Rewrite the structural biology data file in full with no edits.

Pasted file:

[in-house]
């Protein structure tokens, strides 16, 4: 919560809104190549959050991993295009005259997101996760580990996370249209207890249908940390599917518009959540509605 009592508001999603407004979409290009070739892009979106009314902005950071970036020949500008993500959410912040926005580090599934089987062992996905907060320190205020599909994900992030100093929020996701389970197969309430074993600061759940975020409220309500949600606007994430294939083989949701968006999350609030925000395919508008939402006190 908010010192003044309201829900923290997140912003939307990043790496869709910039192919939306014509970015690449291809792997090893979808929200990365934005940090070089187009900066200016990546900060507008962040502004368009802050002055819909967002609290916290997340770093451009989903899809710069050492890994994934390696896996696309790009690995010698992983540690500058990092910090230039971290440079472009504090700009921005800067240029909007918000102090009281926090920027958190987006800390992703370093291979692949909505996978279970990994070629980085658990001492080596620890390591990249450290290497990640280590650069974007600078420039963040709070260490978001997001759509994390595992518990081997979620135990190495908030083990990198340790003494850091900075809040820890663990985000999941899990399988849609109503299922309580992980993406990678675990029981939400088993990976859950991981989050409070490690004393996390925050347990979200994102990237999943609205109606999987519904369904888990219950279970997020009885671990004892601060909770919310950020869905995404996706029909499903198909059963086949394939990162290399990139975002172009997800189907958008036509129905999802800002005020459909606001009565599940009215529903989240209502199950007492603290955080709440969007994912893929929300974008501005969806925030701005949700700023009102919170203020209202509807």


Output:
[in-house]
């Protein structure tokens, strides 16, 4: 919560809104190549959050991993295009005259997101996760580990996370249209207890249908940390599917518009959540509605 009592508001999603407004979409290009070739892009979106009314902005950071970036020949500008993500959410912040926005580090599934089987062992996905907060320190205020599909994900992030100093929020996701389970197969309430074993600061759940975020409220309500949600606007994430294939083989949701968006999350609030925000395919508008939402006190 908010010192003044309201829900923290997140912003939307990043790496869709910039192919939306014509970015690449291809792997090893979808929200990365934005940090070089187009900066200016990546900060507008962040502004368009802050002055819909967002609290916290997340770093451009989903899809710069050492890994994934390696896996696309790009690995010698992983540690500058990092910090230039971290440079472009504090700009921005800067240029909007918000102090009281926090920027958190987006800390992703370093291979692949909505996978279970990994070629980085658990001492080596620890390591990249450290290497990640280590650069974007600078420039963040709070260490978001997001759509994390595992518990081997979620135990190495908030083990990198340790003494850091900075809040820890663990985000999941899990399988849609109503299922309580992980993406990678675990029981939400088993990976859950991981989050409070490690004393996390925050347990979200994102990237999943609205109606999987519904369904888990219950279970997020009885671990004892601060909770919310950020869905995404996706029909499903198909059963086949394939990162290399990139975002172009997800189907958008036509129905999802800002005020459909606001009565599940009215529903989240209502199950007492603290955080709440969007994912893929929300974008501005969806925030701005949700700023009102919170203020209202509807």